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Starbucks Corp. said yesterday that it will stop brewing decaffeinated coffee after 12 noon, part of its broader effort to cut $400 million in costs by September 2009.

According to a statement released by the company, ““For many of our stores, the demand for decaf is greatly reduced in the afternoon. With our current standard of continually brewing decaf after 12 p.m. regardless of demand, we have seen a high amount of waste.”

Starbucks said that it will make decaffeinated coffee on demand, and that it only takes about four minutes to brew a cup of decaf when requested by a patron.

KC's View:
To be honest, I don't even understand the concept of decaf. It is sort of like nonalcoholic beer. I mean, what’s the point? (I know I’ll get into trouble for this comment, but there it is. I can count the number of cups of decaf that I’ve consumed in my entire life on the fingers of one hand, and they were almost all because high-test wasn’t available. And I don't even need one finger to count the nonalcoholic beers I’ve consumed.)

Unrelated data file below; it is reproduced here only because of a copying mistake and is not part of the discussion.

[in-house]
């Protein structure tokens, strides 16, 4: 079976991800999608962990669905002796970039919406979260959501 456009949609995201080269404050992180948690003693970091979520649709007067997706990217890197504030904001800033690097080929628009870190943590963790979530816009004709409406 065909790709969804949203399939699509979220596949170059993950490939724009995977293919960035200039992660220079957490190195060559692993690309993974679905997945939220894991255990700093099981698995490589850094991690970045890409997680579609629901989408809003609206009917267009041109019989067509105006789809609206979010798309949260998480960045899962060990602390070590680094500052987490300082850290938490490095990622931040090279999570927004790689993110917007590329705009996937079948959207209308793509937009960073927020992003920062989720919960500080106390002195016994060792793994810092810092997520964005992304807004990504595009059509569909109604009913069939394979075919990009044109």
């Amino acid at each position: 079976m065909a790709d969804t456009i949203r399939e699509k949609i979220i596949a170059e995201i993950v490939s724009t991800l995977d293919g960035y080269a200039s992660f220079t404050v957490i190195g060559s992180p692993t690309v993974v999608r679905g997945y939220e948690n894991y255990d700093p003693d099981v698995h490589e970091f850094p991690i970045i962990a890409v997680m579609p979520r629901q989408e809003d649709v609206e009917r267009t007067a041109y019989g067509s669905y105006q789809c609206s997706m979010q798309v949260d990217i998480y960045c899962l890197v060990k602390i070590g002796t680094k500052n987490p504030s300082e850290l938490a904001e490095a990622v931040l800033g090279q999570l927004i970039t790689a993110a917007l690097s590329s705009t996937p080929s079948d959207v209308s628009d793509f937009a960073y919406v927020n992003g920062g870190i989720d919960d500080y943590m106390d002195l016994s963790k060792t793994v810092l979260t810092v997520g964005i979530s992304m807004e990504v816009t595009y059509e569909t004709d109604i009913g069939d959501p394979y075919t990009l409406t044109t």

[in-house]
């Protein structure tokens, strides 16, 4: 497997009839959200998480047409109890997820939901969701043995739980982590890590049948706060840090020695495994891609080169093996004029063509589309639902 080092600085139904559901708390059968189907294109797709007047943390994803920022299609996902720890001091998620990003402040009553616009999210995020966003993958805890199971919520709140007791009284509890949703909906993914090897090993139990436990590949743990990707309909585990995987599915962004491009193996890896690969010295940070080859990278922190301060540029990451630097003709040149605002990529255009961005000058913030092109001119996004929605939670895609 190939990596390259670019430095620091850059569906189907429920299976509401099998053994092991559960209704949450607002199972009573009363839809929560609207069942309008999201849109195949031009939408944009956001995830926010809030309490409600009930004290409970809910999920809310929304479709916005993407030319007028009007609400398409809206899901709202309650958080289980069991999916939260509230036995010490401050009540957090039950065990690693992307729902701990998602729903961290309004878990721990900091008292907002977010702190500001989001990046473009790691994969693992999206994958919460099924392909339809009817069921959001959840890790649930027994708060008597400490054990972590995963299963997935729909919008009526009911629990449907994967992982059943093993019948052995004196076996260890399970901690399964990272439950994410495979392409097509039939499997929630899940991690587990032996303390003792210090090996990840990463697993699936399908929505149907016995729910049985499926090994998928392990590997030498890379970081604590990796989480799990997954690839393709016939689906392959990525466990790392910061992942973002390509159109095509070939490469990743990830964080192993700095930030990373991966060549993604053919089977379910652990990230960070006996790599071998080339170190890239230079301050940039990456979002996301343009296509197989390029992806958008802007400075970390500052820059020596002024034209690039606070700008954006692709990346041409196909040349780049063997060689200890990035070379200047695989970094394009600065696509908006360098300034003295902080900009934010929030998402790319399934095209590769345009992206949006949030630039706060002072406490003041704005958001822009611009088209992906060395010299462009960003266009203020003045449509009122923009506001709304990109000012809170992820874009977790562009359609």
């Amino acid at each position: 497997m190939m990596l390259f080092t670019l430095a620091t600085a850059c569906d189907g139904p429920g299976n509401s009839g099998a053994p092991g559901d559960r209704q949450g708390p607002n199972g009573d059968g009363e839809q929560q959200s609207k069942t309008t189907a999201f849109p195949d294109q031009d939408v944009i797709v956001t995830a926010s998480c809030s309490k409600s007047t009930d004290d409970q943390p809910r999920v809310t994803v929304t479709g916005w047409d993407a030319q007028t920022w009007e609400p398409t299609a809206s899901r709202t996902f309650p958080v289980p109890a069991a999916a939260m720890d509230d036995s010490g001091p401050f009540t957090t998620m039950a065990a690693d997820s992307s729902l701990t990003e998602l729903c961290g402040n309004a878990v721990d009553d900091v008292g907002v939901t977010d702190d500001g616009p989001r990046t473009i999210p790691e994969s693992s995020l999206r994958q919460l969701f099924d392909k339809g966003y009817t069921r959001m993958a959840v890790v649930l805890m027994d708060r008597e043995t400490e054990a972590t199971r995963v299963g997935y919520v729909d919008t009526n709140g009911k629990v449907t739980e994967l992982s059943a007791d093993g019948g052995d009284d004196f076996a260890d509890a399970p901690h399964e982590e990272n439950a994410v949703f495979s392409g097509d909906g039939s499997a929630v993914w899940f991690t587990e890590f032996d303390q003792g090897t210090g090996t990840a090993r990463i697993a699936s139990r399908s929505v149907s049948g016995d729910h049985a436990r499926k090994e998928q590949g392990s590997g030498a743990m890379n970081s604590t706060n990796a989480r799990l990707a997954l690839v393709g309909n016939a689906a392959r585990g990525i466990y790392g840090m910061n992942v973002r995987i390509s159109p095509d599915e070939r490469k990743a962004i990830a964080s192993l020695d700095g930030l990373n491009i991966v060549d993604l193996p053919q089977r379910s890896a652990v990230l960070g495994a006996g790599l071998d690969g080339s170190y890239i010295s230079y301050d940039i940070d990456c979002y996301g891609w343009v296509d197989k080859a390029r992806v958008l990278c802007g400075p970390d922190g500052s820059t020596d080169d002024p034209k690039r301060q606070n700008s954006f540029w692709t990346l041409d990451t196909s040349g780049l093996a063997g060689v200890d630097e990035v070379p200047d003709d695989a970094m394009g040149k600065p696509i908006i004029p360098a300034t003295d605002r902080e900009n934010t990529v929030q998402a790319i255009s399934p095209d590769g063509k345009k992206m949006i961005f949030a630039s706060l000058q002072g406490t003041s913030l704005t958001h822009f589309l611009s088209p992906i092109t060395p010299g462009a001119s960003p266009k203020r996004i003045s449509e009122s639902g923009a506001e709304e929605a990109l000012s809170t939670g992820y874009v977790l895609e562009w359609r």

(One other parenthetical point. I thought most people drank decaf late in the day, rather in the morning, because the real stuff affects their sleep patterns. So I don't get the decaf-only-in-the-morning deal. But what do I know?)

That said, I would suggest that the way Starbucks framed this decision is all wrong – it sounds like a blanket dictum that is efficiency-driven rather than customer-centric.

If it were me, I would have suggested that the decision about whether to brew decaf in the afternoons would be left up to store managers, who could make the judgment based on their knowledge of and interaction with customers. Basic formulas could be established as a guideline, but the program could have been better positioned as keeping the company more in synch with shopper needs, rather than as part of a way to save $400 million.

As it is, Starbucks may have handed its competition – ranging from Caribou Coffee to Dunkin’ Donuts to small independent coffee shops – a marketing theme.